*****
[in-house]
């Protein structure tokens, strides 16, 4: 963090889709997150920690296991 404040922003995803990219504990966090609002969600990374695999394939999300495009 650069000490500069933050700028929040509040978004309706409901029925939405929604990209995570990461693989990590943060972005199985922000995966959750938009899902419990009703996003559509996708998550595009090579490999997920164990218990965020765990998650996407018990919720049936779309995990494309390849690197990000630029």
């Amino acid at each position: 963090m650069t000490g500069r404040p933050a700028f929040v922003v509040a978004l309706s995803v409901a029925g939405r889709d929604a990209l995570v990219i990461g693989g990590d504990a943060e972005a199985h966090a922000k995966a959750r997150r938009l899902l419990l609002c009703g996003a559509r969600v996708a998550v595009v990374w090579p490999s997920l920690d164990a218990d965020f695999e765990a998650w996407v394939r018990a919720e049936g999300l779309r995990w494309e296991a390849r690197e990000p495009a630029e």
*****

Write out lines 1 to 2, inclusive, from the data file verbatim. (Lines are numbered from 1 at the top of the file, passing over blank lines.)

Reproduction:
[in-house]
């Protein structure tokens, strides 16, 4: 963090889709997150920690296991 404040922003995803990219504990966090609002969600990374695999394939999300495009 650069000490500069933050700028929040509040978004309706409901029925939405929604990209995570990461693989990590943060972005199985922000995966959750938009899902419990009703996003559509996708998550595009090579490999997920164990218990965020765990998650996407018990919720049936779309995990494309390849690197990000630029």